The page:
High fantasy or epic fantasy is a subgenre of fantasy, defined either by the epic nature of its setting or by the epic stature of its characters, themes, or plot. The term “high fantasy” was coined by Lloyd Alexander in a 1971 essay, “High Fantasy and Heroic Romance” (originally given at the New England Round Table of Children’s Librarians in October 1969).
High fantasy is set in an alternative, fictional (“secondary”) world, rather than the “real” or “primary” world. This secondary world is usually internally consistent, but its rules differ from those of the primary world. By contrast, low fantasy is characterised by being set in the primary or real world, or a rational and familiar fictional world with the inclusion of magical elements.
The romances of William Morris, such as The Well at the World’s End, set in an imaginary medieval world, are sometimes regarded as the first examples of high fantasy. The works of J. R. R. Tolkien—especially The Lord of the Rings—are regarded as archetypal works of high fantasy. Stephen R. Donaldson’s The Chronicles of Thomas Covenant is another example of a high fantasy series.
Many high fantasy stories are told from the viewpoint of one main hero. Often, much of the plot revolves around their heritage or mysterious nature. In many novels the hero is an orphan or unusual sibling, often with an extraordinary talent for magic or combat. They begin the story young, if not as an actual child. In other works the hero is a completely developed individual with a unique character and spirit.
The hero often begins as a childlike figure, but matures rapidly, experiencing a considerable gain in fighting/problem-solving abilities along the way. The plot of the story often depicts the hero’s fight against the evil forces as a bildungsroman.
The progress of the story leads to the character’s learning the nature of the unknown forces against them, that they constitute a force with great power and malevolence.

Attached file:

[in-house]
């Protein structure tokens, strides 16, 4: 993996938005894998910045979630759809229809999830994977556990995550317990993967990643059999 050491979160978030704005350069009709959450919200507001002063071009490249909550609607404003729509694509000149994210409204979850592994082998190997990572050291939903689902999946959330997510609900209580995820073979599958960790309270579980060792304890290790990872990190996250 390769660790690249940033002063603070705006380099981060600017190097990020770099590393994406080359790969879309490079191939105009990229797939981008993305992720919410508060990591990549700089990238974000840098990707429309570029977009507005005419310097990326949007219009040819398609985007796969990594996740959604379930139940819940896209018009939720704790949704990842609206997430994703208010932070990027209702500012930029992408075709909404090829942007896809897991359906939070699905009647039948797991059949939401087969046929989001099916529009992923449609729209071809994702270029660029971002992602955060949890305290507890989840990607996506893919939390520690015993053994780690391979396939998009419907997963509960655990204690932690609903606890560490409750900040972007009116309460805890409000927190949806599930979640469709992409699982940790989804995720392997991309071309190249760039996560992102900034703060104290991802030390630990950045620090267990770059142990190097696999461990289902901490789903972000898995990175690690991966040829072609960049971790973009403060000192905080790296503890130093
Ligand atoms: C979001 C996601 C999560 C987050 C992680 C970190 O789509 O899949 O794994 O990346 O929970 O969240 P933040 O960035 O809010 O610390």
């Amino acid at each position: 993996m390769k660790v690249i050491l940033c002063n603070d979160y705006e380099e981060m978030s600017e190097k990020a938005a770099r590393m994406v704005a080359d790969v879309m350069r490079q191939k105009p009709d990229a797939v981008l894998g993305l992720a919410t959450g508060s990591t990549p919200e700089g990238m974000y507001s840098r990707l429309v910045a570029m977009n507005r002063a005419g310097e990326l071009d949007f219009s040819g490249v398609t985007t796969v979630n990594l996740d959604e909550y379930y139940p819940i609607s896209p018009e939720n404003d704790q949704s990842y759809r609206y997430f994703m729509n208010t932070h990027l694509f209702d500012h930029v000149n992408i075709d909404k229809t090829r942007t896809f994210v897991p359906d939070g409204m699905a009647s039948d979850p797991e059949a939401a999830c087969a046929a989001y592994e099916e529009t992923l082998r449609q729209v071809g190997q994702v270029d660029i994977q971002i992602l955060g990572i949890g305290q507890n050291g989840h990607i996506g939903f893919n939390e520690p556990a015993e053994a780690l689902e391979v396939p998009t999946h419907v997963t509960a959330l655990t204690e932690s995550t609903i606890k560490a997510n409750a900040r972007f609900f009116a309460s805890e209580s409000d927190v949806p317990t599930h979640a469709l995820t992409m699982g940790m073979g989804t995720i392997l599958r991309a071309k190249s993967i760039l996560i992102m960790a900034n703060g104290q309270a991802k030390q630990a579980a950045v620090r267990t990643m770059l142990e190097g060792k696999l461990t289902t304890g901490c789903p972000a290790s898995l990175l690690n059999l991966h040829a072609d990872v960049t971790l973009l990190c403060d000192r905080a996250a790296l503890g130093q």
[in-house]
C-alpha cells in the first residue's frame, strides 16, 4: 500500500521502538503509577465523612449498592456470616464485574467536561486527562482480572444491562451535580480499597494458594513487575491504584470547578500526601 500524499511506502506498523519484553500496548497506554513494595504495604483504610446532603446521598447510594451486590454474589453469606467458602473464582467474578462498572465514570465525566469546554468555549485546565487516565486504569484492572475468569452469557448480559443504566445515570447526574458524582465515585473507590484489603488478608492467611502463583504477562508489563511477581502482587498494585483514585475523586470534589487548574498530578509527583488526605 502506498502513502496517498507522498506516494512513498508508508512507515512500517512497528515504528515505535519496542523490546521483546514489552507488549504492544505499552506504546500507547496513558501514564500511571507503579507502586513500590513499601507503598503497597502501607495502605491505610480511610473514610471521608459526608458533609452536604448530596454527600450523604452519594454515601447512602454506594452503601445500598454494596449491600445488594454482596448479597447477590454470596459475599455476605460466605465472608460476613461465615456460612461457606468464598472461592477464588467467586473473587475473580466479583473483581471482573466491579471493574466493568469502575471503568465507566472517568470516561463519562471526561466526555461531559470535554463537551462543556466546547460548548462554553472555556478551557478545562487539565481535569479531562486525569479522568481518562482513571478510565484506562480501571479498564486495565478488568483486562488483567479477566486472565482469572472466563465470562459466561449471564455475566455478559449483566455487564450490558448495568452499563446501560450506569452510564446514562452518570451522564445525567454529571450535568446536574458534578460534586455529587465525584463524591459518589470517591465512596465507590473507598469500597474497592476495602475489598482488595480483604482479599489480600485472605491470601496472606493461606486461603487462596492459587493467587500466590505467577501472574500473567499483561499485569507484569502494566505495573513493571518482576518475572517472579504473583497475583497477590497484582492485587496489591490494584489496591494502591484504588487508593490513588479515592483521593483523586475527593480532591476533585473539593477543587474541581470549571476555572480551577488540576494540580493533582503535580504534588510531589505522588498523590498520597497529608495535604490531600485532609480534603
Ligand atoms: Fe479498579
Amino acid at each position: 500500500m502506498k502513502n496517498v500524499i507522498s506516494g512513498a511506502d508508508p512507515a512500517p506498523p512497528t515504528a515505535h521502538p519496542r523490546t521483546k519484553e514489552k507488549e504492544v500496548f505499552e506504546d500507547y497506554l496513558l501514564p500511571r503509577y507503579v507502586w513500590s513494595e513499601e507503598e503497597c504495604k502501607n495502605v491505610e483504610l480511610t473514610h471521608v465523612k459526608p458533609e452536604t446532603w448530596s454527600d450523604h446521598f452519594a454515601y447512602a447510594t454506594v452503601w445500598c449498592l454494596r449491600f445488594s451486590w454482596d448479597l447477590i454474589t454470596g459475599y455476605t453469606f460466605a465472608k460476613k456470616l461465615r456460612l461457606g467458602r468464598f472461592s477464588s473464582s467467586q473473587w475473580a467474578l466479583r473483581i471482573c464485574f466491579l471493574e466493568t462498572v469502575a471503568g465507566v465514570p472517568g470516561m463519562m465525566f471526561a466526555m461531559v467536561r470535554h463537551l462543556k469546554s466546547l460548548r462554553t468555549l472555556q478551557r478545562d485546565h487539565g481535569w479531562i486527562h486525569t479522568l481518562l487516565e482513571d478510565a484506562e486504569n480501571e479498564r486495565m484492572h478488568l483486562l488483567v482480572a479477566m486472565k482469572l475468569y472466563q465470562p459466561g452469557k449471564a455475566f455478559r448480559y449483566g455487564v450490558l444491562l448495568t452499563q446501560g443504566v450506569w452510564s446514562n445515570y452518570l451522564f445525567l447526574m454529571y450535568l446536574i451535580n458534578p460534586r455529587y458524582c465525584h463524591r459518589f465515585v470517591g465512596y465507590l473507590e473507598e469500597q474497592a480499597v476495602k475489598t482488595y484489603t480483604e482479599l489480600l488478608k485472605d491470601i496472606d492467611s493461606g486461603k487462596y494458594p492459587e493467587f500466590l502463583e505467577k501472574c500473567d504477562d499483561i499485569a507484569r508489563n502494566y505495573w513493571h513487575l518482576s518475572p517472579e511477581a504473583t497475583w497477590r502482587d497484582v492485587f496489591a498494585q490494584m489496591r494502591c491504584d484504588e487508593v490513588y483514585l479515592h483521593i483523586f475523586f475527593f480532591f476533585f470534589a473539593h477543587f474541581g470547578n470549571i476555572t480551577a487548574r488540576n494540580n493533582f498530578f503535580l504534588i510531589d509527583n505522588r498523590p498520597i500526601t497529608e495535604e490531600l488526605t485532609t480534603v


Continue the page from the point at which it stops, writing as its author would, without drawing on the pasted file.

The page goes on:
After saving her nation of Nikan from foreign invaders and battling the evil Empress Su Daji in a brutal civil war, Fang Runin was betrayed by allies and left for dead.
Despite her losses, Rin hasn’t given up on those for whom she has sacrificed so much—the people of the southern provinces and especially Tikany, the village that is her home. Returning to her roots, Rin meets difficult challenges—and unexpected opportunities. While her new allies in the Southern Coalition leadership are sly and untrustworthy, Rin quickly realizes that the real power in Nikan lies with the millions of common people who thirst for vengeance and revere her as a goddess of salvation.
Backed by the masses and her Southern Army, Rin will use every weapon to defeat the Dragon Republic, the colonizing Hesperians, and all who threaten the shamanic arts and their practitioners. As her power and influence grows, though, will she be strong enough to resist the Phoenix’s intoxicating voice urging her to burn the world and everything in it?
What I think
I didn’t like the ending. With this ending, the author justifies the conquest of the East by the West and even if progress is right, erasing an entire culture just to make room for the “Creator” is not right and I expected more from a person with Chinese origins (but what do you want me to do, she lives in America and therefore she has been brainwashed with the thought that “Americans are the best in the world and that everyone must be like them” with their 600 year old culture).
In the vast dominion of Seven Cities, in the Holy Desert Raraku, the seer Sha’ik and her followers prepare for the long-prophesied uprising known as the Whirlwind. Unprecedented in size and savagery, this maelstrom of fanaticism and bloodlust will embroil the Malazan Empire in one of the bloodiest conflicts it has ever known, shaping destinies and giving birth to legends.